I’ve always taken a good deal of stock in what you call “Blood-will-tell” if you’re a Methodist, or “Heredity” if you’re a Unitarian; and I don’t want you to come along at this late day and disturb my religious beliefs. A man’s love for his children and his pride are pretty badly snarled up in this world, and he can’t always pick them apart. I think a heap of you and a heap of the house, and I want to see you get along well together. To do that you must start right. It’s just as necessary to make a good first impression in business as in courting. You’ll read a good deal about “love at first sight” in novels, and there may be something in it for all I know; but I’m dead certain there’s no such thing as love at first sight in business. A man’s got to keep company a long time, and come early and stay late and sit close, before he can get a girl or a job worth having. There’s nothing comes without calling in this world, and after you’ve called you’ve generally got to go and fetch it yourself.

Our bright young men have discovered how to make a pretty good article of potted chicken, and they don’t need any help from hens, either; and you can smell the clover in our butterine if you’ve developed the poetic side of your nose; but none of the boys have been able to discover anything that will pass as a substitute for work, even in a boarding-house, though I’ll give some of them credit for having tried pretty hard.

I remember when I was selling goods for old Josh Jennings, back in the sixties, and had rounded up about a thousand in a savings-bank—a mighty hard thousand, that came a dollar or so at a time, and every dollar with a little bright mark where I had bit it—I roomed with a dry-goods clerk named Charlie Chase. Charlie had a hankering to be a rich man; but somehow he could never see any connection between that hankering and his counter, except that he’d hint to me sometimes about an heiress who used to squander her father’s money shamefully for the sake of having Charlie wait on her. But when it came to getting rich outside the dry-goods business and getting rich in a hurry, Charlie was the man.

Along about Tuesday night—he was paid on Saturday—he’d stay at home and begin to scheme. He’d commence at eight o’clock and start a magazine, maybe, and before midnight he’d be turning away subscribers because his presses couldn’t print a big enough edition. Or perhaps he wouldn’t feel literary that night, and so he’d invent a system for speculating in wheat and go on pyramiding his purchases till he’d made the best that Cheops did look like a five-cent plate of ice-cream. All he ever needed was a few hundred for a starter, and to get that he’d decide to let me in on the ground floor. I want to say right here that whenever any one offers to let you in on the ground floor, it’s a pretty safe rule to take the elevator to the roof-garden. I never exactly refused to lend Charlie the capital he needed, but we generally compromised on half a dollar next morning, when he was in a hurry to make the store to keep from getting docked.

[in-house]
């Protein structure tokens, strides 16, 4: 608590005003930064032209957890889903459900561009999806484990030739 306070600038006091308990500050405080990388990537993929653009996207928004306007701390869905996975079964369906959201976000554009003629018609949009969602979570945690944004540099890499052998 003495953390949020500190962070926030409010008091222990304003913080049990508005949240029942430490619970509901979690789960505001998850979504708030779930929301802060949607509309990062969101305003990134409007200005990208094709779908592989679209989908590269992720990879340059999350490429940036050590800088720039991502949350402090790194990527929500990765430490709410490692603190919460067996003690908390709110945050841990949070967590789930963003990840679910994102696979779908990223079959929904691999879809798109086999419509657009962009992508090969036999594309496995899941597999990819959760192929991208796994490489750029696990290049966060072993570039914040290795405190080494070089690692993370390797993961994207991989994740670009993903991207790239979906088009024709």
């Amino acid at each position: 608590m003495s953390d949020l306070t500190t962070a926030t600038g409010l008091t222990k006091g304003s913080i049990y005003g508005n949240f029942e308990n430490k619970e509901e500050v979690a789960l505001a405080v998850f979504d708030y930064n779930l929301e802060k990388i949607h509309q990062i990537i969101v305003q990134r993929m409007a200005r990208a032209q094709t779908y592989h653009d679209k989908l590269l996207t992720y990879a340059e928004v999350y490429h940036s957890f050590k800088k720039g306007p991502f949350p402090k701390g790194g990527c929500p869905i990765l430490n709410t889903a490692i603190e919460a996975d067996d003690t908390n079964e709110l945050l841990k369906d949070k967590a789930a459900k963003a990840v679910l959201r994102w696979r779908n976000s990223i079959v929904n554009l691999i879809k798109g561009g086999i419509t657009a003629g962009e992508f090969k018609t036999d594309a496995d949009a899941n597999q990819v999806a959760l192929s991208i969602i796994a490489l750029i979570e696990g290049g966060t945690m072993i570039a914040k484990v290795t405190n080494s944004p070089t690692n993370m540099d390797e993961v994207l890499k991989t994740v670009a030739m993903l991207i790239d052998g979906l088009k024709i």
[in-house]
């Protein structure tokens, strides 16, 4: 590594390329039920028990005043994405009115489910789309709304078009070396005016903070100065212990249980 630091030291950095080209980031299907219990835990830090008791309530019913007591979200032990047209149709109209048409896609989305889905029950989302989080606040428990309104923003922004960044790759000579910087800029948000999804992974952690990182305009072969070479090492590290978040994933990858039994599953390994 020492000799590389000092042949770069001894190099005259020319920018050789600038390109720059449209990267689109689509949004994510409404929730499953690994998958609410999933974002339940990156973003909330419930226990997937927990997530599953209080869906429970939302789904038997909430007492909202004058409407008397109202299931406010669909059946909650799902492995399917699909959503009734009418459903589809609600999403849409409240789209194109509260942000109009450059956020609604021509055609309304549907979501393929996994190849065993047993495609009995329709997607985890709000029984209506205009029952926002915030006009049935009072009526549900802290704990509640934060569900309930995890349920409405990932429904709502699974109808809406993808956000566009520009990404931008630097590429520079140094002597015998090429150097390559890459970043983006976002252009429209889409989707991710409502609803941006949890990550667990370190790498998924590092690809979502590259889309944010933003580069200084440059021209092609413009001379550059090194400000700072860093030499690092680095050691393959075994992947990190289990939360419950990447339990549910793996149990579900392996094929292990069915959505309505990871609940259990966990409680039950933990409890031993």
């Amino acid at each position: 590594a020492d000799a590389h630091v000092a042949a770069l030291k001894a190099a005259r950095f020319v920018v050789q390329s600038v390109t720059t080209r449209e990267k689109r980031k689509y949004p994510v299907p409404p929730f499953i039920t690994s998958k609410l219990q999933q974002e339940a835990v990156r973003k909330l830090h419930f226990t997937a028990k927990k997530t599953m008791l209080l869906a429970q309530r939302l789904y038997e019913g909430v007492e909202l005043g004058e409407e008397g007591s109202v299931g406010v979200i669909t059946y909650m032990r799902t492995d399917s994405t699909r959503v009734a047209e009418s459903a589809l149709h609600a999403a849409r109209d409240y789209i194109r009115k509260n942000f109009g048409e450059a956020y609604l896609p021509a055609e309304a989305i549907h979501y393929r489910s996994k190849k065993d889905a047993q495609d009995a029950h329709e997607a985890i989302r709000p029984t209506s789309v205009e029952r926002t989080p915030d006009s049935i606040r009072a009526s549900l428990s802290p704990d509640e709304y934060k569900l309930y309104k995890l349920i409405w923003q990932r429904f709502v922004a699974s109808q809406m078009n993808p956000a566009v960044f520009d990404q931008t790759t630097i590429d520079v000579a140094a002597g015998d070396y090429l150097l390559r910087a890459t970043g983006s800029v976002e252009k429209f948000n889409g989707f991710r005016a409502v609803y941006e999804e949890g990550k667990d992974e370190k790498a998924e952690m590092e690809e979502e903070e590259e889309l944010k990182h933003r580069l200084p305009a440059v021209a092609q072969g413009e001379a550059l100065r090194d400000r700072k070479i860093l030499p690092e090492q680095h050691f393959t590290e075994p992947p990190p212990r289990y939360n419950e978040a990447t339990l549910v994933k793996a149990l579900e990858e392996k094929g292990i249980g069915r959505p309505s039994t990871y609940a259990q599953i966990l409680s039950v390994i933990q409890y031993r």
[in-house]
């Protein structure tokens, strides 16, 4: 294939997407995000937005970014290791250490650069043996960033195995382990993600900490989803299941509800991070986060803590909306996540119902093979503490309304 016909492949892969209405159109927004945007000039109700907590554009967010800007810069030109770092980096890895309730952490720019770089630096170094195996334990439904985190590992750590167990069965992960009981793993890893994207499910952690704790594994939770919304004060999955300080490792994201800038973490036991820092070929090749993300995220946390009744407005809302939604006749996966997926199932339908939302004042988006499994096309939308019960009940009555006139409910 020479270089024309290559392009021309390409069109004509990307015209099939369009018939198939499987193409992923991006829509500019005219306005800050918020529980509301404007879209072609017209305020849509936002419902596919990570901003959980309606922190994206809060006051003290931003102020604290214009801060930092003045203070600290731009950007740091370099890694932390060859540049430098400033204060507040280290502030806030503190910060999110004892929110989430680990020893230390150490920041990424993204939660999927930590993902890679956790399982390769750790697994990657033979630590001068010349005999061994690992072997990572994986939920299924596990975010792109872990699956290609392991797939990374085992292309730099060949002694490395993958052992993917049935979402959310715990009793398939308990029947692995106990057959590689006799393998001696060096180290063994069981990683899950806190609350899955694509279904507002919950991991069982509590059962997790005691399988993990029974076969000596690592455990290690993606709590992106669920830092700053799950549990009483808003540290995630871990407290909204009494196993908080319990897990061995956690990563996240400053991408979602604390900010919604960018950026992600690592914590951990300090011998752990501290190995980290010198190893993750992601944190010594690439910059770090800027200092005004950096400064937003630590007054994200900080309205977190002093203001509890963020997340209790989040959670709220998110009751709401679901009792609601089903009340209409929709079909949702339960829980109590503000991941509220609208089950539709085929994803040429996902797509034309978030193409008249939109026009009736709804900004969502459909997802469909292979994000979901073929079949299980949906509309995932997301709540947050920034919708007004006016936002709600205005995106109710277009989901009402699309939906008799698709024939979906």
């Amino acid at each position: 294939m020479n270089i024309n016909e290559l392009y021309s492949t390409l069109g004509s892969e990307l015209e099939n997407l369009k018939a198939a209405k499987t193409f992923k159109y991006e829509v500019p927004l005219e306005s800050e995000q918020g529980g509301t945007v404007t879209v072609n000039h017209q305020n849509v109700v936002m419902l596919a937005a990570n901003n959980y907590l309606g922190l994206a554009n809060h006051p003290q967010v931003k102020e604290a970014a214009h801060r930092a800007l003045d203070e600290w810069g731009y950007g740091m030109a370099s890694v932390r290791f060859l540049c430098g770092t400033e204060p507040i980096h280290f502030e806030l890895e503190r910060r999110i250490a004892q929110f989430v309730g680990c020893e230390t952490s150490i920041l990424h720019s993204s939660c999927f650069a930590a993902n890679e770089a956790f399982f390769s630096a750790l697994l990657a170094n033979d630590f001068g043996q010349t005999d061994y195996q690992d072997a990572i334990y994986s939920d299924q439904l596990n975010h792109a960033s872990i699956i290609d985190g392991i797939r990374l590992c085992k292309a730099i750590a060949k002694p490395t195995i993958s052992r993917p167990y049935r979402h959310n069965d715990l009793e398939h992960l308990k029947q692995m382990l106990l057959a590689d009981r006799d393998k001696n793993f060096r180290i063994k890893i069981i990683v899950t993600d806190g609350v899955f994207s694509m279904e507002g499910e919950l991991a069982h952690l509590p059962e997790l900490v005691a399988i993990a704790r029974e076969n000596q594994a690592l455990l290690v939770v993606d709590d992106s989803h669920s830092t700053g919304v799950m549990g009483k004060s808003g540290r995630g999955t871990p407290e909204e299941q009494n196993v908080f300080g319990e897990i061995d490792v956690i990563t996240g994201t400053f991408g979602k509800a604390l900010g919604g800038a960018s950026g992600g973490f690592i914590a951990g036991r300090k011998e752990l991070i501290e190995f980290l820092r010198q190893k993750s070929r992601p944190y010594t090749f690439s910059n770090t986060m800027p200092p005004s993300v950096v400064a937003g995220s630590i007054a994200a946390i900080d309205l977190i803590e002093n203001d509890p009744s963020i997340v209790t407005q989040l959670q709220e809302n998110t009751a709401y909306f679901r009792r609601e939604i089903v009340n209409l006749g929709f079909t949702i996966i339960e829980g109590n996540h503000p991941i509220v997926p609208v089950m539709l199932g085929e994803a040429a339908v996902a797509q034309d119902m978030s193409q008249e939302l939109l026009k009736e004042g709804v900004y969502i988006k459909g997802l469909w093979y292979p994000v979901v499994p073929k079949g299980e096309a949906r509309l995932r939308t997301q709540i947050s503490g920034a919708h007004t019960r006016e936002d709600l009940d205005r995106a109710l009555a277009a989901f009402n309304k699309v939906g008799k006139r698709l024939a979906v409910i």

He dropped by the office last week, a little bent and seedy, but all in a glow and trembling with excitement in the old way. Told me he was President of the Klondike Exploring, Gold Prospecting and Immigration Company, with a capital of ten millions. I guessed that he was the board of directors and the capital stock and the exploring and the prospecting and the immigrating too—everything, in fact, except the business card he’d sent in; for Charlie always had a gift for nosing out printers who’d trust him. Said that for the sake of old times he’d let me have a few thousand shares at fifty cents, though they would go to par in a year. In the end we compromised on a loan of ten dollars, and Charlie went away happy.

The swamps are full of razor-backs like Charlie, fellows who’d rather make a million a night in their heads than five dollars a day in cash. I have always found it cheaper to lend a man of that build a little money than to hire him. As a matter of fact, I have never known a fellow who was smart enough to think for the house days and for himself nights. A man who tries that is usually a pretty poor thinker, and he isn’t much good to either; but if there’s any choice the house gets the worst of it.

I simply mention these little things in a general way. If you can take my word for some of them you are going to save yourself a whole lot of trouble. There are others which I don’t speak of because life is too short and because it seems to afford a fellow a heap of satisfaction to pull the trigger for himself to see if it is loaded; and a lesson learned at the muzzle has the virtue of never being forgotten.

You report to Milligan at the yards at eight sharp on the fifteenth. You’d better figure on being here on the fourteenth, because Milligan’s a pretty touchy Irishman, and I may be able to give you a point or two that will help you to keep on his mellow side. He’s apt to feel a little sore at taking on in his department a man whom he hasn’t passed on.

Your affectionate father,